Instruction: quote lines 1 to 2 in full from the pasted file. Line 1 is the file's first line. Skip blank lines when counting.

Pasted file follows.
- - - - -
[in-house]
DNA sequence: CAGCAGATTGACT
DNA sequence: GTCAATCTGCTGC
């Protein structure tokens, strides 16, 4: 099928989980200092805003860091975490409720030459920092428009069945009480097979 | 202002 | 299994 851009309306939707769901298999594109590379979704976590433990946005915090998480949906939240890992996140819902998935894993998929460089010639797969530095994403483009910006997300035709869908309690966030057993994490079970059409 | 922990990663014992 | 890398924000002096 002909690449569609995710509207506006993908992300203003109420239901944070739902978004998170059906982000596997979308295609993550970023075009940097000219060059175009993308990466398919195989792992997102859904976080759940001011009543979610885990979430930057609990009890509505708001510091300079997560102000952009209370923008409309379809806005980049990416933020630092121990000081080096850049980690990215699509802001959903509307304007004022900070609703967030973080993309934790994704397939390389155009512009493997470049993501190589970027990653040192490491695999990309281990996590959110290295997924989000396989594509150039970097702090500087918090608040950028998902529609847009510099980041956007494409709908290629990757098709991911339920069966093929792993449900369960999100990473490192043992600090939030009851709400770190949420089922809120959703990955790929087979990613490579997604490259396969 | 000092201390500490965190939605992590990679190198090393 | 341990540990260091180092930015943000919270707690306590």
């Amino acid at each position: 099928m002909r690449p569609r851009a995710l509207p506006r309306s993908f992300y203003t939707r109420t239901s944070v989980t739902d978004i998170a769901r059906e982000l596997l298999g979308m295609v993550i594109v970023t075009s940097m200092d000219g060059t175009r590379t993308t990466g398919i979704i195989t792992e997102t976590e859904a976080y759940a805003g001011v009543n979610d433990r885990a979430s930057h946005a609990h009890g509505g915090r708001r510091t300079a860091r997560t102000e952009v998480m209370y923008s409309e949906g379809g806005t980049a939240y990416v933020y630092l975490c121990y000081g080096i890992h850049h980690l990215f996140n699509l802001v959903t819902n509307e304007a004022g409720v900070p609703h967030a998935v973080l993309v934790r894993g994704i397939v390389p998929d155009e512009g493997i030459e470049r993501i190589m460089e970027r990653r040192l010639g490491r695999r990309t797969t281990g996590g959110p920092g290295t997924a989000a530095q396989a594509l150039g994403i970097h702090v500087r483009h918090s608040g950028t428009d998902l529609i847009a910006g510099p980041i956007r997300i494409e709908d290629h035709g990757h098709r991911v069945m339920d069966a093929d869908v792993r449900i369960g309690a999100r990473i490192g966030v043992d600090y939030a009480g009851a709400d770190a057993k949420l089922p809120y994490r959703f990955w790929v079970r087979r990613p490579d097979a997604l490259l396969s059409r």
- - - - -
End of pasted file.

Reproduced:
[in-house]
DNA sequence: CAGCAGATTGACT